Nachmanides offers his explanation: Moses erred in saying to the people, “Shall we then bring forth water for you from this rock?” -- words that can be seen as implying that extracting water from a rock is something that Moses, rather than G‑d, does. The moment a leader assumes an identity of his own, and his accomplishments are attributed to him personally -- the moment he comes to embody anything other than his people’s collective identity and their relationship with G‑d -- he has failed in his role. (Nachmanides finds support for his explanation in G‑d’s opening words to Moses, “Because you did not believe in Me . . .” -- implying that this was a failure of faith rather than a lapse of obedience or a surrender to anger.)

But there is one common denominator in these and the numerous other explanations offered by the commentaries: the implication that whatever the problem was, it wasn’t really the problem. Basically, G‑d is getting Moses on a technicality. In his arguments with G‑d, Moses senses this, in effect saying to G‑d: “You set me up!”

The text supports his complaint. Forty years earlier there occurred the incident of the spies, in which the generation that came out of Egypt and received the Torah at Sinai revealed themselves to be unwilling and unable to progress to the next stage of G‑d’s plan -- to enter and take possession of the Holy Land. At that time, the Torah recounts, G‑d decreed that the entire generation (all males above the age of 20) would die out in the desert. With the sole exception of two men. “Except for Caleb the son of Yefuneh and Joshua the son of Nun,” the two spies who resisted the plot of their ten colleagues (Numbers 14:30).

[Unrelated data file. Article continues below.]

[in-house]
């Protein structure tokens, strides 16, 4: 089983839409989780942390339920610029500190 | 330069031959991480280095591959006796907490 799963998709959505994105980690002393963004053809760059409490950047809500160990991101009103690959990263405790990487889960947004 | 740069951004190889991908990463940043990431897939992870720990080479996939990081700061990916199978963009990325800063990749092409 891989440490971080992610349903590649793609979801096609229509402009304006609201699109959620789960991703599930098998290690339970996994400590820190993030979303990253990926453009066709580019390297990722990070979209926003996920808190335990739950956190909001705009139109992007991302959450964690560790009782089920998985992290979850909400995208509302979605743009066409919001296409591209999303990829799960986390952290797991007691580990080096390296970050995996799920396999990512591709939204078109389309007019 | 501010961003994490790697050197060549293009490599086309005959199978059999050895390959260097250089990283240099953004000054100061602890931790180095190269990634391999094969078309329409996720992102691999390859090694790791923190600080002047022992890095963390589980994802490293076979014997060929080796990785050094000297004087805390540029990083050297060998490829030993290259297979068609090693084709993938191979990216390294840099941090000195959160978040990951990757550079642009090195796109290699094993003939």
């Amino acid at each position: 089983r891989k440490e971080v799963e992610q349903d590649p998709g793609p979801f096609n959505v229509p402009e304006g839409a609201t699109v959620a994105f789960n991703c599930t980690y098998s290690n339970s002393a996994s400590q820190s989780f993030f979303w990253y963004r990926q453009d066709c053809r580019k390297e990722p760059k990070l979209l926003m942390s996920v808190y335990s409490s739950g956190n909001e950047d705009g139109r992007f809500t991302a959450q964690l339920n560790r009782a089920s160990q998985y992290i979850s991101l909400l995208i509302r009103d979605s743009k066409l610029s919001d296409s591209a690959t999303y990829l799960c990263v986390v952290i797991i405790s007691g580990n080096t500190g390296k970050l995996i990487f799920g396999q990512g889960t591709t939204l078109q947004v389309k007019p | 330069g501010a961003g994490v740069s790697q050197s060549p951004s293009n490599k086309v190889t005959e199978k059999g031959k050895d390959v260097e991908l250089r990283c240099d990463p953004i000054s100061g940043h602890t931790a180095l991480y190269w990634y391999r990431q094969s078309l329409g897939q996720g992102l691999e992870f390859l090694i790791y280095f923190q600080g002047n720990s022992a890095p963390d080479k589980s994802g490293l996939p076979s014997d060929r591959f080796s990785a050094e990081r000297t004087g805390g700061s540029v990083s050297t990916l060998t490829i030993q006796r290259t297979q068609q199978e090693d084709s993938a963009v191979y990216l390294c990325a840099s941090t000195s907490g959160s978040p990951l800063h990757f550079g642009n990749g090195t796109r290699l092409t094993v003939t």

Moses, who craved to enter the Holy Land with every fiber of his being, was not guilty of the sin of the spies, so some other pretext had to be found. Since “with the righteous, G‑d is exacting to a hairsbreadth,” it wasn’t impossible to find a pretext. But G‑d had already determined 40 years earlier that the entire generation -- Moses and Aaron included -- would not enter the Land. “This is a plot that you contrived against me,” the Midrash quotes Moses saying to the Almighty.

Indeed, why? If Moses was innocent of his generation’s sin, why was it decreed that he share their fate? There is a poignant Midrash that offers the following parable:

A shepherd was given the king’s flock to feed and care for, but the flock was lost. When the shepherd sought to enter the royal palace, the king refused him entry. “When the flock that was entrusted to you is recovered, you, too, will be admitted.”

The original plan was that the 600,000 whom Moses took out of Egypt should enter the Land. But that generation remained in the desert. You are their leader, said G‑d to Moses. Their fate is your fate.

This message is implicit in G‑d’s words to Moses immediately following his striking of the rock: “. . . therefore, you will not bring this congregation into the land I have given them.” From this the Midrash deduces: “This congregation” you will not bring in; that congregation you will. “This congregation” -- the generation whom Moses confronted at the rock -- was not Moses’ generation. His generation were buried in the desert.

When they will enter the Land, G‑d is saying to Moses -- and they will, when the final redemption will redeem all generations of history -- you will lead them in.